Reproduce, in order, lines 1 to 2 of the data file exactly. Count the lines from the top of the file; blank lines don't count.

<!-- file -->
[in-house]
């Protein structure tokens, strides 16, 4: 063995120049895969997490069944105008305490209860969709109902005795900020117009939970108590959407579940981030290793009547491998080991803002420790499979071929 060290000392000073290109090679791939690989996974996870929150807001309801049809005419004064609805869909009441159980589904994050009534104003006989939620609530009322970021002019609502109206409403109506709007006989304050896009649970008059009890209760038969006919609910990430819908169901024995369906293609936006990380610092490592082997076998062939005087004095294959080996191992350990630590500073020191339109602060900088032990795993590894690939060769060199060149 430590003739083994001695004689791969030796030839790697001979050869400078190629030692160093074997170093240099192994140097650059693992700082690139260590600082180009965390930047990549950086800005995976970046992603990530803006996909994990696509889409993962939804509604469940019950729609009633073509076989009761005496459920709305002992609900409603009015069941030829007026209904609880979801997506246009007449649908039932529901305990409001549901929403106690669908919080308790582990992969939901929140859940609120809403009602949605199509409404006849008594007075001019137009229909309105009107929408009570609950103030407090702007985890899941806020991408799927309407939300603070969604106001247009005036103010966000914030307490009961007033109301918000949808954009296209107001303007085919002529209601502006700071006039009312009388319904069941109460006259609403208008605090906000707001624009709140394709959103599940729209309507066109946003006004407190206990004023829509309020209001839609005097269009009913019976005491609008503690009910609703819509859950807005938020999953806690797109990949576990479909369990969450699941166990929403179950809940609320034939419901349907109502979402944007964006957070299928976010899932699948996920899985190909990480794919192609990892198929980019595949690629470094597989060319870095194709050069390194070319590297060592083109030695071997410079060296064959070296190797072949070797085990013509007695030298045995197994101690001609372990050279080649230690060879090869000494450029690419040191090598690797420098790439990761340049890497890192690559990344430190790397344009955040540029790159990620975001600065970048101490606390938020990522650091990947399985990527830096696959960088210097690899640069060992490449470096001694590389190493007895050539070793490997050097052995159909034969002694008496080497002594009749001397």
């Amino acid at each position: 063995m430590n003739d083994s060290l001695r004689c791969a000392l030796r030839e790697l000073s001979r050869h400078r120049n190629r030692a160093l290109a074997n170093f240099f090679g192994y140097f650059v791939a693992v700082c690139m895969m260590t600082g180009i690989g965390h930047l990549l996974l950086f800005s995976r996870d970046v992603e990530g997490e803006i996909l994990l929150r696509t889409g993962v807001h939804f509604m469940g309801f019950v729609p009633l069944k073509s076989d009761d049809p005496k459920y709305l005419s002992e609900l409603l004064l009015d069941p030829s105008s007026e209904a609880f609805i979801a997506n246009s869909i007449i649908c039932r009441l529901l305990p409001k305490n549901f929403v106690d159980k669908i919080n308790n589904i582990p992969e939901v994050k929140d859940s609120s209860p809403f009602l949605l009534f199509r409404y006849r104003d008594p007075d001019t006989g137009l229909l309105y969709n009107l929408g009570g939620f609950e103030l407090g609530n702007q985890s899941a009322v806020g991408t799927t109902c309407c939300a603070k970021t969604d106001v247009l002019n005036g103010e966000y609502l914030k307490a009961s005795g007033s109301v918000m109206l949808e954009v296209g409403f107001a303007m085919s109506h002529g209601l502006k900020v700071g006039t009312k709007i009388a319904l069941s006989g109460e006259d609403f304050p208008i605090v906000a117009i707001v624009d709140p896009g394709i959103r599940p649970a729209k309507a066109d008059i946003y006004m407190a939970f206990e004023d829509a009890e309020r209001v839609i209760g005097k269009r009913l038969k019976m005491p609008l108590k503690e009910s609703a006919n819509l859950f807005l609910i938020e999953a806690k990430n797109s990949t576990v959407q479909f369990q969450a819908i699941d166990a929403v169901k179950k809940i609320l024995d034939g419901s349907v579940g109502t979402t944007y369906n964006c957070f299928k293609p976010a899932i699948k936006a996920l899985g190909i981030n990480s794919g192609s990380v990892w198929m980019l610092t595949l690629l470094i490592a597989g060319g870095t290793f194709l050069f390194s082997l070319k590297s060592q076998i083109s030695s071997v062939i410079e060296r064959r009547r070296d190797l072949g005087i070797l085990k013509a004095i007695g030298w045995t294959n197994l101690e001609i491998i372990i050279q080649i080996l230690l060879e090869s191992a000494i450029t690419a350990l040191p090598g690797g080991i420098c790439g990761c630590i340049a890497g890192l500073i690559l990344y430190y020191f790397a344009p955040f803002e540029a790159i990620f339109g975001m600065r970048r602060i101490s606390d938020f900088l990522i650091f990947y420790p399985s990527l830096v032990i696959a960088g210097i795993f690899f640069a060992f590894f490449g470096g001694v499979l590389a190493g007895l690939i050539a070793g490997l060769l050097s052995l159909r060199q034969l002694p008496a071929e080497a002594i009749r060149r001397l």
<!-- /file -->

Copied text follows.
[in-house]
């Protein structure tokens, strides 16, 4: 063995120049895969997490069944105008305490209860969709109902005795900020117009939970108590959407579940981030290793009547491998080991803002420790499979071929 060290000392000073290109090679791939690989996974996870929150807001309801049809005419004064609805869909009441159980589904994050009534104003006989939620609530009322970021002019609502109206409403109506709007006989304050896009649970008059009890209760038969006919609910990430819908169901024995369906293609936006990380610092490592082997076998062939005087004095294959080996191992350990630590500073020191339109602060900088032990795993590894690939060769060199060149 430590003739083994001695004689791969030796030839790697001979050869400078190629030692160093074997170093240099192994140097650059693992700082690139260590600082180009965390930047990549950086800005995976970046992603990530803006996909994990696509889409993962939804509604469940019950729609009633073509076989009761005496459920709305002992609900409603009015069941030829007026209904609880979801997506246009007449649908039932529901305990409001549901929403106690669908919080308790582990992969939901929140859940609120809403009602949605199509409404006849008594007075001019137009229909309105009107929408009570609950103030407090702007985890899941806020991408799927309407939300603070969604106001247009005036103010966000914030307490009961007033109301918000949808954009296209107001303007085919002529209601502006700071006039009312009388319904069941109460006259609403208008605090906000707001624009709140394709959103599940729209309507066109946003006004407190206990004023829509309020209001839609005097269009009913019976005491609008503690009910609703819509859950807005938020999953806690797109990949576990479909369990969450699941166990929403179950809940609320034939419901349907109502979402944007964006957070299928976010899932699948996920899985190909990480794919192609990892198929980019595949690629470094597989060319870095194709050069390194070319590297060592083109030695071997410079060296064959070296190797072949070797085990013509007695030298045995197994101690001609372990050279080649230690060879090869000494450029690419040191090598690797420098790439990761340049890497890192690559990344430190790397344009955040540029790159990620975001600065970048101490606390938020990522650091990947399985990527830096696959960088210097690899640069060992490449470096001694590389190493007895050539070793490997050097052995159909034969002694008496080497002594009749001397």